Soil Forming Factors
As you drive or ride in a car, take a train or plane, ride a bike ride, or go for a nature walk you see the spectacular and varied landscapes on Earth's surface. As Earth's crust is built up by volcanic and tectonic forces (thrusting and deformation of Earth's crust), weathering forces simultaneously reduce landforms and release minerals from rocks. Natural weathering processes occur around us everyday, continually rearranging and building landforms on Earth's surface.
Carbonation and Solution: this weathering process occurs when precipitation (H20) combines with carbon dioxide (CO2) to form carbonic acid (H2CO3). When carbonic acid comes in contact with rocks that contain lime, soda, and potash, the minerals calcium, magenesium and potassium in these rocks chemically change into carbonates and dissolve in rain water. Karst topography, originally named after the Krs Plateau in Yugoslavia where it was first studied, is a result of this type of chemical weathering that possesses characteristic sinkholes, caves, and caverns.
Hydrolysis: this chemical weathering process occurs when water (H20), usually in the form of precipitation, disrupts the chemical composition and size of a mineral and creates less stable minerals, thus less stable rocks, that weather more readily.
Hydration: water (H20) combines with compounds in rocks, causing a chemical change in a mineral's structure, but more likely will physically alter a mineral's grain surface and edges. A good example of this is the mineral Anhydrite (CaSO4). Anhydrite chemically changes to Gypsum (CaSO4-2H20) when water is added. Gypsum is used in the construction industry, to build buildings and houses.
Oxidation: this process occurs when oxygen combines with compound elements in rocks to form oxides. When an object is chemically altered in this manner it is weakened and appears as "oxidized" . A good example of this is a "rusting" sign post . The iron in the metal post is oxidizing. Increased temperatures and the presence of precipitation will accelerate the oxidation process.
Spheroidal Weathering: water penetrates through cracks in rocks and dissolves the cement that binds particles together and also erodes sharp edges and corners of rocks, making a rock appear spheroidal. Physical weathering processes, such as frost wedging, can then act upon the enlargened cracks in rocks.
Physical Weathering Processes
Animals and Plants: Animals burrow into Earth's substrate and move rock fragments and sediment on Earth's surface, thereby aiding in the disintegration of rocks and rock fragments. Fungi and Lichens are acid-producing microorganisms that live on rocks and dissolve nutrients (phosphorus, calcium) within rocks. These microorganisms assist in the breakdown and weathering of rocks.
Crystallization: As water evaporates moisture from rocks located in arid climates mineral salts develop from mineral crystals. The crystals grow, spreading apart mineral grains in the process, and eventually break apart rocks.
Temperature Variation: minerals in rocks expand and contract in climates where temperature ranges are extreme, like in glacial regions of the world, or when exposed to extreme heat, like during a forest fire. Crystal structures of minerals become stressed during contraction and expansion and the mineral crystals separate. For instance, repeated cycles of freezing and thawing (known as Freeze-Thaw) of water in rock cracks further widens cracks and splits rocks apart. Frost-wedging forces portions of rock to split apart.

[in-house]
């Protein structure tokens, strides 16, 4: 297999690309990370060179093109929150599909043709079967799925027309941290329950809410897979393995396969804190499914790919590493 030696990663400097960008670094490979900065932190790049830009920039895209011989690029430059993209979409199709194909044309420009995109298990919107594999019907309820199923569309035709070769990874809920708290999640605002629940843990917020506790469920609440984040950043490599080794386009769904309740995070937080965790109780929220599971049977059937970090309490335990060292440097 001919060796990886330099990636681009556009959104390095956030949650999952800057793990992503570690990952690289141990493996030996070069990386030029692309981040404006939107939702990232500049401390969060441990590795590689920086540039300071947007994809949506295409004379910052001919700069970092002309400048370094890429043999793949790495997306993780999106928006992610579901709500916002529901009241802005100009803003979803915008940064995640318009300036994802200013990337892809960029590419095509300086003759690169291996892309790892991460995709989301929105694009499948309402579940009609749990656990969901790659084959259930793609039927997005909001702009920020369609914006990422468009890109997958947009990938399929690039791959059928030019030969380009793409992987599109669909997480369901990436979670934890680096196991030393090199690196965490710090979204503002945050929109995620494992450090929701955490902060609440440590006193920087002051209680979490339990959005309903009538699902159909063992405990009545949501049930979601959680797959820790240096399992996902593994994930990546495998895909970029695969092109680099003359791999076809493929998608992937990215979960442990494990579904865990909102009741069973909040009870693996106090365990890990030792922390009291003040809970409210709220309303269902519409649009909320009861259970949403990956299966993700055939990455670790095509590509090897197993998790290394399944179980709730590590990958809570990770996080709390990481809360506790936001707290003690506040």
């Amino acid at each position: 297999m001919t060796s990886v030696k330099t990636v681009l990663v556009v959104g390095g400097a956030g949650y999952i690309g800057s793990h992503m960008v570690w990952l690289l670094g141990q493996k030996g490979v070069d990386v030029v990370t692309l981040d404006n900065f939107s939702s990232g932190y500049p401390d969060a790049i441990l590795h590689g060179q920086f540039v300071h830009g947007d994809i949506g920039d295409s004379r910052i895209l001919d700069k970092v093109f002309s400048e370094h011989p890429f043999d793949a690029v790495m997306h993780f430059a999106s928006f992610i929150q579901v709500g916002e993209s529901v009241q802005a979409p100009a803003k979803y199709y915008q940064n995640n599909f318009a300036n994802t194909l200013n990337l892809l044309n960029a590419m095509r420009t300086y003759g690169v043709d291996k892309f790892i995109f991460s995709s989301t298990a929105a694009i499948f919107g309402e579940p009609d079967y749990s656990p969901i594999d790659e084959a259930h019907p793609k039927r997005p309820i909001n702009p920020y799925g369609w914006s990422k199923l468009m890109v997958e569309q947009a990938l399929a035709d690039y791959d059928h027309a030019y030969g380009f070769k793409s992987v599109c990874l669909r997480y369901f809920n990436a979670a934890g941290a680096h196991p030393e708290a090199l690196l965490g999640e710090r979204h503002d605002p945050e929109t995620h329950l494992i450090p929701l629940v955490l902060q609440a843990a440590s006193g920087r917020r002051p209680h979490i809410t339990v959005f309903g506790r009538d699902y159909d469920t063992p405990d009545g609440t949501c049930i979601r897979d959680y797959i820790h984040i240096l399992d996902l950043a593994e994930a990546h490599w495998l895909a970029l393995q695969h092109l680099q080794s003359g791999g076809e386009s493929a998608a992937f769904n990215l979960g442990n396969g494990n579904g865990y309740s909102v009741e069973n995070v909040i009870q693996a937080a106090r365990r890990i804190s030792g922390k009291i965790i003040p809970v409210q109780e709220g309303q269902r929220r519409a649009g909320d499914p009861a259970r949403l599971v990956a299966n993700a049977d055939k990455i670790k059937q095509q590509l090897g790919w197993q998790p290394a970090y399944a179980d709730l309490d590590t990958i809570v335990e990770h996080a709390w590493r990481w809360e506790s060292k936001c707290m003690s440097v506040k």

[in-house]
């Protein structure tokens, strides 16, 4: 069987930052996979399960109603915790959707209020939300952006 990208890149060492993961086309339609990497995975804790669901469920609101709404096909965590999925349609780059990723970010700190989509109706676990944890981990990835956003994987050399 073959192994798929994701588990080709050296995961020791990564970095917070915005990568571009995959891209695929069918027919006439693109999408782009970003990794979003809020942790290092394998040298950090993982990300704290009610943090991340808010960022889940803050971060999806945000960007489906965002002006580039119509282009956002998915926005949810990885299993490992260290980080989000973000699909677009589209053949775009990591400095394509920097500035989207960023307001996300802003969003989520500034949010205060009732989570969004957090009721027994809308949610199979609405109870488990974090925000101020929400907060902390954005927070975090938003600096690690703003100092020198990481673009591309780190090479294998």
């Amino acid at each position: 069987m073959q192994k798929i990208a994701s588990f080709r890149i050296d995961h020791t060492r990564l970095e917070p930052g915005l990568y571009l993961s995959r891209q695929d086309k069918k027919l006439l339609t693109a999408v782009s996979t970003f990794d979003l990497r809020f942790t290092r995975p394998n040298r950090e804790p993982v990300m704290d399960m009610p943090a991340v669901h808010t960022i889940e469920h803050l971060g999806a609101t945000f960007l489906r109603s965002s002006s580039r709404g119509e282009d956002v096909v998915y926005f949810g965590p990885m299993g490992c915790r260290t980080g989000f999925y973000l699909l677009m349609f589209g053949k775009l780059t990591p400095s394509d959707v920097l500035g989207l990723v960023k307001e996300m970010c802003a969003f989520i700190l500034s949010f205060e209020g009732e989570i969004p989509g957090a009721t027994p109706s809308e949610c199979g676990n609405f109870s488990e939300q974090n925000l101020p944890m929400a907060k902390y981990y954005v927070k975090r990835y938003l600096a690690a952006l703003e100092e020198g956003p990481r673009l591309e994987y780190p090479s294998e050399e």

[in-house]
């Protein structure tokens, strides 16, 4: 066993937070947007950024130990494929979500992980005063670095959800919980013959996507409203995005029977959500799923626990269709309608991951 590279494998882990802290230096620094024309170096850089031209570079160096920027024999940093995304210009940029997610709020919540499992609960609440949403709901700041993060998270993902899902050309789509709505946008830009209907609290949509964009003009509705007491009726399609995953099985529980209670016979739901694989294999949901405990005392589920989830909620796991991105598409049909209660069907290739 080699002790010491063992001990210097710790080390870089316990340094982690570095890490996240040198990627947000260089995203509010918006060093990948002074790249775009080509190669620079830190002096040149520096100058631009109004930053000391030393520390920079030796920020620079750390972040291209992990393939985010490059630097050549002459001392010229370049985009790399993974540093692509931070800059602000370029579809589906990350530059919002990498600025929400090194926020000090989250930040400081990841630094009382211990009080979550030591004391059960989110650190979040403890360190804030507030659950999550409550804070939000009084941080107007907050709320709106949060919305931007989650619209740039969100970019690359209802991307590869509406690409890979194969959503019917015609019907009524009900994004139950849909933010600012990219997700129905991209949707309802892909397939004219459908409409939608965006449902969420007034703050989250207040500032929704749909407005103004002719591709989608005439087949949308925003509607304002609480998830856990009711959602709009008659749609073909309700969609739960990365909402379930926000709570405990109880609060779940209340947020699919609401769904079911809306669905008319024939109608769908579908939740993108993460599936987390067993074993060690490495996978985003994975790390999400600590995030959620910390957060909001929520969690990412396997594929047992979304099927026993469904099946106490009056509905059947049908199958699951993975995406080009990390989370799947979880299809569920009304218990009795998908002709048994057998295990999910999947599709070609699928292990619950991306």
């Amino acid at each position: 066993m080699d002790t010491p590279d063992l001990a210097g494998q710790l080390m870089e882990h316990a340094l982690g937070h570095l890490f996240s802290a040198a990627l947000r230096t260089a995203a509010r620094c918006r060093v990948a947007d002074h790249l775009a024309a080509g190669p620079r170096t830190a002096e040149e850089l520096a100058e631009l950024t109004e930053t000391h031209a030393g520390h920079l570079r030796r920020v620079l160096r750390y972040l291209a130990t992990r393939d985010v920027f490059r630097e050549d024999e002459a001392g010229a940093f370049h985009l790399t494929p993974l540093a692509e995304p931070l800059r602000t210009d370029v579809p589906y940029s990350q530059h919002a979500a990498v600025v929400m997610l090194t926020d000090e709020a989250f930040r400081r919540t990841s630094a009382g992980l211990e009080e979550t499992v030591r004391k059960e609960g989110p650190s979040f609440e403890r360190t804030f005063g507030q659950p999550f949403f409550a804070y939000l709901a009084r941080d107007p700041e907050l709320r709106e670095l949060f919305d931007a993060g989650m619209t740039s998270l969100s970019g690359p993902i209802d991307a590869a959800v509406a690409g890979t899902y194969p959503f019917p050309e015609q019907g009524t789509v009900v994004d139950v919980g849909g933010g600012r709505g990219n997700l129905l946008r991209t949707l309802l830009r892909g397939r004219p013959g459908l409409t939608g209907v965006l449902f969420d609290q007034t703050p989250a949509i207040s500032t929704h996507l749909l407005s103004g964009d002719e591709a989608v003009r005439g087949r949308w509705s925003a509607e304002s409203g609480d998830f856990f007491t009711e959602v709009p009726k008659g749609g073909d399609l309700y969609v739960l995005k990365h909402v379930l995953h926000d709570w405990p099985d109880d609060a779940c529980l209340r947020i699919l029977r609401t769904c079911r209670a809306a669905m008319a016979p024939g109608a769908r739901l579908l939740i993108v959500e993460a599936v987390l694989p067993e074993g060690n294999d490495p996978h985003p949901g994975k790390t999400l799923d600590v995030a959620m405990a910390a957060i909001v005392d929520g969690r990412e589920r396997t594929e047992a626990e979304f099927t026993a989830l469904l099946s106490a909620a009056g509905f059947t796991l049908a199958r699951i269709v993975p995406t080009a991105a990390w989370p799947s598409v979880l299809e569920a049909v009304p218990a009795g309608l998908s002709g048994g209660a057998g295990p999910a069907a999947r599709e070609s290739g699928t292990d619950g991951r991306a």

Unloading and Exfoliation: Cracks in rocks appear when pressure is released as overlying rocks or sediment are removed, thus allowing the expansion of the newly exposed rock. Exfoliation occurs as sheets or slabs of the cracked rock slip off and become further eroded. Domes form as the unloading and exfoliation weathering processes continue. Half Dome at Yosemite National Park , California is a result of unloading (pressure-release jointing) and exfoliation.
Although one weathering process can dominate in a given area, physical and chemical weathering processes occur simultaneously to break down rock parent material. Rocks that are formed under intense temperature and pressure and cool rapidly forms crystalline structures in minerals that are less stable when exposed to low temperatures and pressures at Earth's surface, so they will weather more rapidly.
Rocks that are formed under intense temperature and pressure, but cool more slowly and later in the volcanic magma cooling process, are more stable when exposed to the low temperatures and pressures at Earth's surface. Bonds holding atoms together determine mineral hardness. Rocks that have cooled more slowly have time to build stronger bonds, so they are more resistant to the forces of weathering.
Friedrich Mohs, an Austrian mineralogist, devised a scale of mineral hardness in 1812. He used ten minerals, listed below, as standards by which to determine the hardness of minerals and other objects. These ten minerals were arranged on a scale of increasing hardness. For instance, gypsum can scratch talc, and apatite can scratch fluorite, calcite, gypsum, and talc.Your fingernail has a general hardness of 2.5, so you can scratch gypsum and talc! Diamonds are the hardest mineral in existence and are used as cutting instruments.
Moh's Scale Of Mineral Hardness
Since some minerals weather more rapidly than others and weathering processes vary in intensity and combination, weathering products contain different mineral combinations. Pedologists, or soil scientists, classify these weathered mineral products as soil separates. Soil separates range in size and are known as sand, silt, and clay
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Last Updated: September 24, 2001